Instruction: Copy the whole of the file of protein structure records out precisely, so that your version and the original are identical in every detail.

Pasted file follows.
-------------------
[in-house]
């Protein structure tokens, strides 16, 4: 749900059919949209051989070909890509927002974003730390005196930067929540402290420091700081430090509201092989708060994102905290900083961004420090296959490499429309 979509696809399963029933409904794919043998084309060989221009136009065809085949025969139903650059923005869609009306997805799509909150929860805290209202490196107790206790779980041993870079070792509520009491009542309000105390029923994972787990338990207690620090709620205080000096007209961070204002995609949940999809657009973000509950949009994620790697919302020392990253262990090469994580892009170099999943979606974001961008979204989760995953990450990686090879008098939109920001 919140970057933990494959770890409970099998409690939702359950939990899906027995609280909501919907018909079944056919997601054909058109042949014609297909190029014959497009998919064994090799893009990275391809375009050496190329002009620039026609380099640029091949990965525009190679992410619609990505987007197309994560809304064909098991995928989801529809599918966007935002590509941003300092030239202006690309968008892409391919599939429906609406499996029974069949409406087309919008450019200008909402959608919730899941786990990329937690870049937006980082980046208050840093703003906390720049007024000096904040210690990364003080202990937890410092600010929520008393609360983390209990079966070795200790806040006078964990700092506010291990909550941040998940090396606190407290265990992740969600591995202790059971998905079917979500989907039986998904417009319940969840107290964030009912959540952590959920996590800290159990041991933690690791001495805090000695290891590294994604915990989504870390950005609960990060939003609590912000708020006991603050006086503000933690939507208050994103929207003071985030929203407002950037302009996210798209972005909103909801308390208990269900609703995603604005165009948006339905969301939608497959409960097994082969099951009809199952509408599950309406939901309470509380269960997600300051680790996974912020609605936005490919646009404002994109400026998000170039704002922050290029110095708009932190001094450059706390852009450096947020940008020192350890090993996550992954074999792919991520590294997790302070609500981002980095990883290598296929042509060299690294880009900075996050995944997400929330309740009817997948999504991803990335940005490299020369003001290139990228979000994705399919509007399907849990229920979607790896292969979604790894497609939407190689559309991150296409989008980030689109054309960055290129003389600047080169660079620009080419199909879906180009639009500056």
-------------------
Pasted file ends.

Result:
[in-house]
């Protein structure tokens, strides 16, 4: 749900059919949209051989070909890509927002974003730390005196930067929540402290420091700081430090509201092989708060994102905290900083961004420090296959490499429309 979509696809399963029933409904794919043998084309060989221009136009065809085949025969139903650059923005869609009306997805799509909150929860805290209202490196107790206790779980041993870079070792509520009491009542309000105390029923994972787990338990207690620090709620205080000096007209961070204002995609949940999809657009973000509950949009994620790697919302020392990253262990090469994580892009170099999943979606974001961008979204989760995953990450990686090879008098939109920001 919140970057933990494959770890409970099998409690939702359950939990899906027995609280909501919907018909079944056919997601054909058109042949014609297909190029014959497009998919064994090799893009990275391809375009050496190329002009620039026609380099640029091949990965525009190679992410619609990505987007197309994560809304064909098991995928989801529809599918966007935002590509941003300092030239202006690309968008892409391919599939429906609406499996029974069949409406087309919008450019200008909402959608919730899941786990990329937690870049937006980082980046208050840093703003906390720049007024000096904040210690990364003080202990937890410092600010929520008393609360983390209990079966070795200790806040006078964990700092506010291990909550941040998940090396606190407290265990992740969600591995202790059971998905079917979500989907039986998904417009319940969840107290964030009912959540952590959920996590800290159990041991933690690791001495805090000695290891590294994604915990989504870390950005609960990060939003609590912000708020006991603050006086503000933690939507208050994103929207003071985030929203407002950037302009996210798209972005909103909801308390208990269900609703995603604005165009948006339905969301939608497959409960097994082969099951009809199952509408599950309406939901309470509380269960997600300051680790996974912020609605936005490919646009404002994109400026998000170039704002922050290029110095708009932190001094450059706390852009450096947020940008020192350890090993996550992954074999792919991520590294997790302070609500981002980095990883290598296929042509060299690294880009900075996050995944997400929330309740009817997948999504991803990335940005490299020369003001290139990228979000994705399919509007399907849990229920979607790896292969979604790894497609939407190689559309991150296409989008980030689109054309960055290129003389600047080169660079620009080419199909879906180009639009500056």